On March 19, 2019, the Appellate Division First Department issued a decision in which they held the notes of an IME observer were privileged. The Court’s decision settled the variance between the trial Courts of whether the notes of an IME observer are protected by the attorney-client privilege. In the case of Markel v. Pure Power Boot Camp, Inc., the Plaintiff sought damages for a knee injury she sustained while participating in an exercise drill at defendants’ gym. As part of the discovery process, the Plaintiff was asked to appear for an independent medical exam (IME) by an orthopedist to ascertain the extent of her injuries, if any.
Continue reading “First Department Finds IME Observer’s Notes are Privileged”
Just last year, the New York Court of Appeals ruled in the case of Forman v. Henkin, that a litigant’s public posts on Facebook were subject to discovery. The decision was based on the premise that any limitation on the discovery of social media accounts would run counter to New York’s “tradition of liberal discovery.” On January 24, 2019, the First Department expanded on that premise.
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In the age of developing technology, biomechanical experts have more tools at their disposal when examining how a motor vehicle accident may have occurred. In general, biomechanics is the science of how the human body responds to applied external and internal forces. In litigating a motor vehicle accident, a capable biomechanical engineer may be able to examine specific injuries and use reverse engineering to determine if the event in question caused the purported injuries.
Continue reading “New York Courts Recognize Validity of Biomechanical Experts”
On December 26, 2018, the Appellate Division Second Department upheld the dismissal of a wrongful death suit against a Wantagh bar. The case involved a 2012 fight in a public roadway outside of Shoooters Tiki Bar & Sports Grill between a Levittown volunteer firefighter and another man. The firefighter suffered brain injuries in the fight and was in a coma for 17 days before passing. The criminal trial against the other man resulted in an acquittal due to a self-defense claim. However, the executor of the firefighter’s estate brought a civil claim against Shooters, claiming that they owed a duty to prevent harm to the firefighter.
Continue reading “Second Department Finds Wantagh Bar Is Not Liable For Death from a Fight Outside of Premises”
On August 28, 2018, a change to article 45 of the CPLR was enacted after being proposed by the Chief Administrative Judge and being recommended by the Advisory Committee on Civil Practice. That change, involving the admission of opposing party documents, is set to go into effect on January 1, 2019. The new CPLR §4540(a) is designed to make the admission of documents created by an opposing party admissible without going through additional steps.
Continue reading “The New Year Marks New Changes Regarding the Admission of Records Produced by an Opposing Party”
In New York State, a defamatory statement is defined as “a false statement that is published or made known to a third party – deliberately or with negligence – without the knowledge or consent of the subject. Under the doctrine of defamation, an individual who makes such statement may claim a defense by proving either that (1) the statement is true; (2) that the statement was an expression of pure opinion; or (3) that the statement is protected by an absolute privilege. In the case of Stega v. New York Downtown Hosp., the New York Court of Appeals determined that defamatory statements made during an administrative proceeding are not protected by an absolute privilege.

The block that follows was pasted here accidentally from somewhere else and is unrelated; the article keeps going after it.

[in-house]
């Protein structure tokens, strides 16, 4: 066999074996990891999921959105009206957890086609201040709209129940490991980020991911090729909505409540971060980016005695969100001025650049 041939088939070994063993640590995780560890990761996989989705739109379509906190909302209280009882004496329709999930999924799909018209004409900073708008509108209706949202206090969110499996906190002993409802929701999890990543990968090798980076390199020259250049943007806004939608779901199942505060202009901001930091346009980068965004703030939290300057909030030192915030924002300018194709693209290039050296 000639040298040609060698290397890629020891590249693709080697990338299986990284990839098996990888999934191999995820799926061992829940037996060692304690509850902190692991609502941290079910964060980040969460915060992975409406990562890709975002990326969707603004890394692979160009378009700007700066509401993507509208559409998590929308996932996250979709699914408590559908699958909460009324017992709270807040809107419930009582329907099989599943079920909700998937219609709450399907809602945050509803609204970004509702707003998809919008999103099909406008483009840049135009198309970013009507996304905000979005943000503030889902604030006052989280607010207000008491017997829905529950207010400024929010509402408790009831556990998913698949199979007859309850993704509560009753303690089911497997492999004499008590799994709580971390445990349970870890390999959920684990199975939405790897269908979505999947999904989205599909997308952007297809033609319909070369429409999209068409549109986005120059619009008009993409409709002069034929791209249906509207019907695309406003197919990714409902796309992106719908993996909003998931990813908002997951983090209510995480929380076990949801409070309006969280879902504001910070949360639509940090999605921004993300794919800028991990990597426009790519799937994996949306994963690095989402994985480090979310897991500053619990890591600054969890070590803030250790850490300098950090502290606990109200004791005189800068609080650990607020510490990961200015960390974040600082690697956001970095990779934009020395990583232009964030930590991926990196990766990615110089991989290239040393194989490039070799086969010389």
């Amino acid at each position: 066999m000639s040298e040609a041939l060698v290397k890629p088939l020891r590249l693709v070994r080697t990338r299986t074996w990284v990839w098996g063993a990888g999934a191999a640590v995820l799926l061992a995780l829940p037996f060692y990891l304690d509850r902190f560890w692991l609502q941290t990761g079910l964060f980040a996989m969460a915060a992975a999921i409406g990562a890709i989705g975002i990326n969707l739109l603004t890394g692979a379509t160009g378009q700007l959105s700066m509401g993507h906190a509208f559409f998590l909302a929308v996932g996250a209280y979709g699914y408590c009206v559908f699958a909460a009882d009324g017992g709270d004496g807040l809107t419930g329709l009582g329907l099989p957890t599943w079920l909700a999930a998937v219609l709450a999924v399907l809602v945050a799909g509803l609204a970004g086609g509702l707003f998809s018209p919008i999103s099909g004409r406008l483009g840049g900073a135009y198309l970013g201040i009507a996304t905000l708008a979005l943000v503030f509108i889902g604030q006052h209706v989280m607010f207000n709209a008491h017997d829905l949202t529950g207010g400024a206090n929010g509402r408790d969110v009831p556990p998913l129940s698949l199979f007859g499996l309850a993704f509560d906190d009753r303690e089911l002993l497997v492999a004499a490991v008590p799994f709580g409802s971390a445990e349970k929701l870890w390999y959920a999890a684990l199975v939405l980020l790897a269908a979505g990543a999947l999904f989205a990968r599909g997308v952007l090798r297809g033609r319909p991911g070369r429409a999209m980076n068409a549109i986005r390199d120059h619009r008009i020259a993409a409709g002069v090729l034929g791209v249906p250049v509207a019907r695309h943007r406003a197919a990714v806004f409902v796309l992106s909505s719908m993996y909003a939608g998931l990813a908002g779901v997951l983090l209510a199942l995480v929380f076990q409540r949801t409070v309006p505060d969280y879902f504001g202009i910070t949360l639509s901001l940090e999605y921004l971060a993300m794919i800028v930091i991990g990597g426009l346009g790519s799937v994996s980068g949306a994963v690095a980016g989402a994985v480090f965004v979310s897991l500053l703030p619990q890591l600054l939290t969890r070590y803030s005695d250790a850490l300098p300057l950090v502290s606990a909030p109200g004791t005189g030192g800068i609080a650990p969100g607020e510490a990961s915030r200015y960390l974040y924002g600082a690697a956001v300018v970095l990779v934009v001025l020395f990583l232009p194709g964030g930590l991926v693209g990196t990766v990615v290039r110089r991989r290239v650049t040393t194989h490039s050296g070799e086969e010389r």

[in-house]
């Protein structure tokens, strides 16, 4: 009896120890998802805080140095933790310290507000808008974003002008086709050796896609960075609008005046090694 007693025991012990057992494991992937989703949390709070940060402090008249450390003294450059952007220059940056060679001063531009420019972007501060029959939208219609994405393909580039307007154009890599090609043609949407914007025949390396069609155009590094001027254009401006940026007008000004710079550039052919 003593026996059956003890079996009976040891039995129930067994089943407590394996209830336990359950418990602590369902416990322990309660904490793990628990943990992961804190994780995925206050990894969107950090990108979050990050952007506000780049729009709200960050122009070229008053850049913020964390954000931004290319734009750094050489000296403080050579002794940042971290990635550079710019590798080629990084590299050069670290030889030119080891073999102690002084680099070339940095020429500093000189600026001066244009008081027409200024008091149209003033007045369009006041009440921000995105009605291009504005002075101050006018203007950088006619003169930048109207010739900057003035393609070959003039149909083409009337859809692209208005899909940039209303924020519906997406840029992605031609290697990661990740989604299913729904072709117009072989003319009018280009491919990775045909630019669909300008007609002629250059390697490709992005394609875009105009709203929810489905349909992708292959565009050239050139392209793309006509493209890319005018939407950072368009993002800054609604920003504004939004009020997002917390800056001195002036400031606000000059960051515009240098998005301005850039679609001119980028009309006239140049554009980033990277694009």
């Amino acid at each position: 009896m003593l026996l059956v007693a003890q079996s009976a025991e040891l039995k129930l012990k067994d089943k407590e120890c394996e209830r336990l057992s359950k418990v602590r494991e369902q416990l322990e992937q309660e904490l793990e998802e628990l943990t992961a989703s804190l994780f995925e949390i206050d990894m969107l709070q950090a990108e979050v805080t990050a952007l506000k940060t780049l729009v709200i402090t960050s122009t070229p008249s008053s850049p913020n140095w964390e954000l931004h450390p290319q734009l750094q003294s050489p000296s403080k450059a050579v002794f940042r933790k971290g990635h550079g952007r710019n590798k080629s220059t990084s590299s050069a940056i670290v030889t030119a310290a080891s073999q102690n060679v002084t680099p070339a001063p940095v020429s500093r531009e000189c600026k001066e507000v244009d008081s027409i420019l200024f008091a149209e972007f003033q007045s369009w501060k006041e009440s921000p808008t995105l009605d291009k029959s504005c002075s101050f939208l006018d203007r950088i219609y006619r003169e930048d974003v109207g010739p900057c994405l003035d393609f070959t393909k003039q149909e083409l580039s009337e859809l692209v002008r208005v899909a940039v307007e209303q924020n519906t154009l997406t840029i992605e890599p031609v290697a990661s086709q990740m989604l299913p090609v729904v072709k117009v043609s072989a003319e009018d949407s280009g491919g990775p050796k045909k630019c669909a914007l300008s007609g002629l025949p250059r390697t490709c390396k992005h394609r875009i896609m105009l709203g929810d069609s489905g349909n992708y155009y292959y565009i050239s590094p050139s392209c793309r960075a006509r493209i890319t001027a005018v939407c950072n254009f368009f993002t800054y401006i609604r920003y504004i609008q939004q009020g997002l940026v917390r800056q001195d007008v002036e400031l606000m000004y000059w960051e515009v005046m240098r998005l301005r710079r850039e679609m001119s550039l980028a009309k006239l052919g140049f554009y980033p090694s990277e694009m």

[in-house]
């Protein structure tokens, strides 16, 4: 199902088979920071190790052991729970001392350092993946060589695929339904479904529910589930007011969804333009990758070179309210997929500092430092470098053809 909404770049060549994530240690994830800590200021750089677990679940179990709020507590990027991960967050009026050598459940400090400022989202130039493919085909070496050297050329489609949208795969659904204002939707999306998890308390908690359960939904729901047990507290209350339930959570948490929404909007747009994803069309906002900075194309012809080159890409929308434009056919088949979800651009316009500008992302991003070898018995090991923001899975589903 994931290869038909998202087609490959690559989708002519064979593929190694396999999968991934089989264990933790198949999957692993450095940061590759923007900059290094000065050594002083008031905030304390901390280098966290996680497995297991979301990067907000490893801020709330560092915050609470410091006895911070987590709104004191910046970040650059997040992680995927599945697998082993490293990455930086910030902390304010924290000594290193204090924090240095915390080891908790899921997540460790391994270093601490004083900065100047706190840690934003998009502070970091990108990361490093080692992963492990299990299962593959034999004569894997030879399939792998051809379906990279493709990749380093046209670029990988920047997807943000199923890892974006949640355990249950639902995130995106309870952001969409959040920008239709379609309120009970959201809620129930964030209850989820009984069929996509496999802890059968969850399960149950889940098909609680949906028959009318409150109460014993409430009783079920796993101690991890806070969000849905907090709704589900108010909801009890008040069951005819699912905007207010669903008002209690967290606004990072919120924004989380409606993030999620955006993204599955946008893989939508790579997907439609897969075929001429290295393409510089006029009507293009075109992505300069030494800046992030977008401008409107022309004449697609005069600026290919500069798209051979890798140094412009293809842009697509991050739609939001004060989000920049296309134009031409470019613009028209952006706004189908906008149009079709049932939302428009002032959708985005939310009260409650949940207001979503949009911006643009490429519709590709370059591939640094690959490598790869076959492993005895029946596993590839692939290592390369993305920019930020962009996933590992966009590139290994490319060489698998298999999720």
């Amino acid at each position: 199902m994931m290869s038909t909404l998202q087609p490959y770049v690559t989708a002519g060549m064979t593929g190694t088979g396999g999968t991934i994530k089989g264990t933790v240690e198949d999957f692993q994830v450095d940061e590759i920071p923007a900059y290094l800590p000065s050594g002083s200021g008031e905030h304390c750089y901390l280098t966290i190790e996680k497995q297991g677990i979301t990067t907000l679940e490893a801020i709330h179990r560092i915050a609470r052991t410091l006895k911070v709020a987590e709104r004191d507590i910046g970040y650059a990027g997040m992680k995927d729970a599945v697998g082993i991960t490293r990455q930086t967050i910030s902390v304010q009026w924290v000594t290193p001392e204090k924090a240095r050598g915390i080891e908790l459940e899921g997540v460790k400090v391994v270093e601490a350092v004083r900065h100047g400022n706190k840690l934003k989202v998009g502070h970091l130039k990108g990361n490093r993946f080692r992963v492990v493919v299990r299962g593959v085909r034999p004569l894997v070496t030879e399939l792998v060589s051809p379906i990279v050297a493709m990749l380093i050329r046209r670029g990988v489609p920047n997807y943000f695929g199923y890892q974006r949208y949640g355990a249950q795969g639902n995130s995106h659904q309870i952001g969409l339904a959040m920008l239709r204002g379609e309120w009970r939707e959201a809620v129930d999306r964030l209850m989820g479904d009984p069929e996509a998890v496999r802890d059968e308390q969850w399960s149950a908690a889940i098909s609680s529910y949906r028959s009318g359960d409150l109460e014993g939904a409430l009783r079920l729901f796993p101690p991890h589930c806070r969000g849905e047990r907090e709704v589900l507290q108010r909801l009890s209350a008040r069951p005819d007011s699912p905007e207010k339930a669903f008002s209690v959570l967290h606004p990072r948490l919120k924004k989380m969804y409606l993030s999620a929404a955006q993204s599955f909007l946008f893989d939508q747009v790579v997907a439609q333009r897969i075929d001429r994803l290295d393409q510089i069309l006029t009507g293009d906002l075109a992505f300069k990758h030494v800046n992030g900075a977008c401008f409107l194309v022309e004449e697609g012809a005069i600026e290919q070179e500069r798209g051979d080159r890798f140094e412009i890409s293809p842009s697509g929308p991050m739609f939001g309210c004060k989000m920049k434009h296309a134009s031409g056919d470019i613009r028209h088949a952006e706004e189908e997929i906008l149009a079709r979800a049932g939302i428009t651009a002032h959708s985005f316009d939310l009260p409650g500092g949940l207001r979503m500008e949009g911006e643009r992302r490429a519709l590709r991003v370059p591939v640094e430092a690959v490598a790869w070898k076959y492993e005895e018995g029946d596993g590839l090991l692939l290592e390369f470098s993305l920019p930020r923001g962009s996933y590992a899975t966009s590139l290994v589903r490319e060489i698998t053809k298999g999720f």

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In the case of Contact Chiropractic P.C. v. New York City Tr. Auth., the New York Court of Appeals held that a three-year statute of limitations applies to no-fault cases involving a self-insurer. The case involved a passenger injured in an accident while riding in a bus that was owned by the New York Transit Authority (NYCT). NYCT was self-insured, and therefore, did not have no-fault insurance coverage. After the plaintiff provided services to the injured passenger, they assigned their right to collect first-party benefits from NYCT. The Plaintiff then brought the action seeking reimbursement for outstanding invoices.
Continue reading “Court of Appeals Decides No-Fault Claims Against a Self-Insurer are Subject to a Three-Year Statute of Limitations”
Bullying is a common problem that occurs in our nation’s school systems. Bullying can be defined as using physical strength and action or words to intimidate another and instill a sense of discomfort and fear. Bullying can be done in person, over the phone, or via the internet. There isn’t an age limit for bullying; it occurs throughout all stages of life, yet peaks when enrolled in an elementary or secondary educational institution. Over time, the question that has been posed is, “what can school districts do to prevent bullying?” Continue reading “Bullying and School Districts”
On April 3, 2018, the New York Court of Appeals ruled that, in accordance with the CPLR, a plaintiff need not “demonstrate the absence of his comparative negligence to be entitled to partial summary judgment as to a defendant’s liability.” Continue reading “Court of Appeals Rules Plaintiff Can Be Granted Partial Summary Judgment, Regardless of Own Liability”
The owner of a window tinting business in Rockland County, New York, and his wife were arrested for allegedly defrauding the state Workers’ Compensation system after his wife took out a customer’s car on a joyride, getting into an accident, then claiming the crash happened while she was working. Continue reading “IG: Husband and Wife Fraudulently Collected Workers’ Compensation Benefits After Smashing Customer’s Car”